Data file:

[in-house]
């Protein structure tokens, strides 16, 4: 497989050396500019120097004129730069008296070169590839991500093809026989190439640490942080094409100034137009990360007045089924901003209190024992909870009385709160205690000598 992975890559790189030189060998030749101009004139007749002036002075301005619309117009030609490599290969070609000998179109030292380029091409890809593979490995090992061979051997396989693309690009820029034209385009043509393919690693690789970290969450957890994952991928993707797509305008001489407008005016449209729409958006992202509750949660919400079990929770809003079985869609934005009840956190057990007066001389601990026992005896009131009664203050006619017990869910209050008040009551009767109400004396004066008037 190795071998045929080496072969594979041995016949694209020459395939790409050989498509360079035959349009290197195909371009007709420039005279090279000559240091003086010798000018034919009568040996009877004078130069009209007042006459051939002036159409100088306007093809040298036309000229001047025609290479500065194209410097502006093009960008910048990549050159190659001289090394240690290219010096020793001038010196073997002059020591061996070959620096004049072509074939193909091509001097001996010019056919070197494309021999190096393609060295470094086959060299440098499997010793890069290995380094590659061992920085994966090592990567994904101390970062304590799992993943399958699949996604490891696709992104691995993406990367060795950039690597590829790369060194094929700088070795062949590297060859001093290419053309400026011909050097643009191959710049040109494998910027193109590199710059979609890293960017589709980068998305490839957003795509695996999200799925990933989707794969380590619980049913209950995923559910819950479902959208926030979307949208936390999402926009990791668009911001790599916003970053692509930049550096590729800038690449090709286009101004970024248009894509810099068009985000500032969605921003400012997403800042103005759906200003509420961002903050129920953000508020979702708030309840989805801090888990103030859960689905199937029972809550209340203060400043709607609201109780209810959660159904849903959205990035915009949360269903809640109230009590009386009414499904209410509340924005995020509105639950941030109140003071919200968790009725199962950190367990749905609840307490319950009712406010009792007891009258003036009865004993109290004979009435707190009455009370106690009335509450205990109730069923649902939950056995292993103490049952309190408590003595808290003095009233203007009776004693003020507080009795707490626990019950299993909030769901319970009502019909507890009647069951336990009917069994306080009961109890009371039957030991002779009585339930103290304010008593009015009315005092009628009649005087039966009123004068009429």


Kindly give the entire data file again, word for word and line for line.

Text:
[in-house]
């Protein structure tokens, strides 16, 4: 497989050396500019120097004129730069008296070169590839991500093809026989190439640490942080094409100034137009990360007045089924901003209190024992909870009385709160205690000598 992975890559790189030189060998030749101009004139007749002036002075301005619309117009030609490599290969070609000998179109030292380029091409890809593979490995090992061979051997396989693309690009820029034209385009043509393919690693690789970290969450957890994952991928993707797509305008001489407008005016449209729409958006992202509750949660919400079990929770809003079985869609934005009840956190057990007066001389601990026992005896009131009664203050006619017990869910209050008040009551009767109400004396004066008037 190795071998045929080496072969594979041995016949694209020459395939790409050989498509360079035959349009290197195909371009007709420039005279090279000559240091003086010798000018034919009568040996009877004078130069009209007042006459051939002036159409100088306007093809040298036309000229001047025609290479500065194209410097502006093009960008910048990549050159190659001289090394240690290219010096020793001038010196073997002059020591061996070959620096004049072509074939193909091509001097001996010019056919070197494309021999190096393609060295470094086959060299440098499997010793890069290995380094590659061992920085994966090592990567994904101390970062304590799992993943399958699949996604490891696709992104691995993406990367060795950039690597590829790369060194094929700088070795062949590297060859001093290419053309400026011909050097643009191959710049040109494998910027193109590199710059979609890293960017589709980068998305490839957003795509695996999200799925990933989707794969380590619980049913209950995923559910819950479902959208926030979307949208936390999402926009990791668009911001790599916003970053692509930049550096590729800038690449090709286009101004970024248009894509810099068009985000500032969605921003400012997403800042103005759906200003509420961002903050129920953000508020979702708030309840989805801090888990103030859960689905199937029972809550209340203060400043709607609201109780209810959660159904849903959205990035915009949360269903809640109230009590009386009414499904209410509340924005995020509105639950941030109140003071919200968790009725199962950190367990749905609840307490319950009712406010009792007891009258003036009865004993109290004979009435707190009455009370106690009335509450205990109730069923649902939950056995292993103490049952309190408590003595808290003095009233203007009776004693003020507080009795707490626990019950299993909030769901319970009502019909507890009647069951336990009917069994306080009961109890009371039957030991002779009585339930103290304010008593009015009315005092009628009649005087039966009123004068009429």